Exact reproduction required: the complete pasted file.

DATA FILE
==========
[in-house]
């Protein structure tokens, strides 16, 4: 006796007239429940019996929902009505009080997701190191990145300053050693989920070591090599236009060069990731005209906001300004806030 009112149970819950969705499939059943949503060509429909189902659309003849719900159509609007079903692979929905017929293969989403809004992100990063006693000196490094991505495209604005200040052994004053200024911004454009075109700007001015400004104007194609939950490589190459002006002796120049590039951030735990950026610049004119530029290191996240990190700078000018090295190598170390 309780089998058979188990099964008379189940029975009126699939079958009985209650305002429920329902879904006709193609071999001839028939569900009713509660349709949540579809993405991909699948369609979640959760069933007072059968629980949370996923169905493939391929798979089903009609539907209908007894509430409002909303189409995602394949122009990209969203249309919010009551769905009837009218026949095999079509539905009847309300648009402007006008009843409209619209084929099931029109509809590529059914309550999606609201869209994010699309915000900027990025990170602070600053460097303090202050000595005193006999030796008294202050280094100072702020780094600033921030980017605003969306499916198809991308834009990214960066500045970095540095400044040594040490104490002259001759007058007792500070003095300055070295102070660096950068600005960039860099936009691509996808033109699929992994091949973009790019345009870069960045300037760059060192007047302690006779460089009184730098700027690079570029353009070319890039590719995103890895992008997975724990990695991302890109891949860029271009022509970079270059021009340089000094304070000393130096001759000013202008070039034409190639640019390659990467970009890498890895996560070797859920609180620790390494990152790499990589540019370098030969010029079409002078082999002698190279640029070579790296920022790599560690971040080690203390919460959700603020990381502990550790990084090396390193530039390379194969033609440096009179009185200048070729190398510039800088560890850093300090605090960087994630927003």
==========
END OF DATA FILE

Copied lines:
[in-house]
């Protein structure tokens, strides 16, 4: 006796007239429940019996929902009505009080997701190191990145300053050693989920070591090599236009060069990731005209906001300004806030 009112149970819950969705499939059943949503060509429909189902659309003849719900159509609007079903692979929905017929293969989403809004992100990063006693000196490094991505495209604005200040052994004053200024911004454009075109700007001015400004104007194609939950490589190459002006002796120049590039951030735990950026610049004119530029290191996240990190700078000018090295190598170390 309780089998058979188990099964008379189940029975009126699939079958009985209650305002429920329902879904006709193609071999001839028939569900009713509660349709949540579809993405991909699948369609979640959760069933007072059968629980949370996923169905493939391929798979089903009609539907209908007894509430409002909303189409995602394949122009990209969203249309919010009551769905009837009218026949095999079509539905009847309300648009402007006008009843409209619209084929099931029109509809590529059914309550999606609201869209994010699309915000900027990025990170602070600053460097303090202050000595005193006999030796008294202050280094100072702020780094600033921030980017605003969306499916198809991308834009990214960066500045970095540095400044040594040490104490002259001759007058007792500070003095300055070295102070660096950068600005960039860099936009691509996808033109699929992994091949973009790019345009870069960045300037760059060192007047302690006779460089009184730098700027690079570029353009070319890039590719995103890895992008997975724990990695991302890109891949860029271009022509970079270059021009340089000094304070000393130096001759000013202008070039034409190639640019390659990467970009890498890895996560070797859920609180620790390494990152790499990589540019370098030969010029079409002078082999002698190279640029070579790296920022790599560690971040080690203390919460959700603020990381502990550790990084090396390193530039390379194969033609440096009179009185200048070729190398510039800088560890850093300090605090960087994630927003």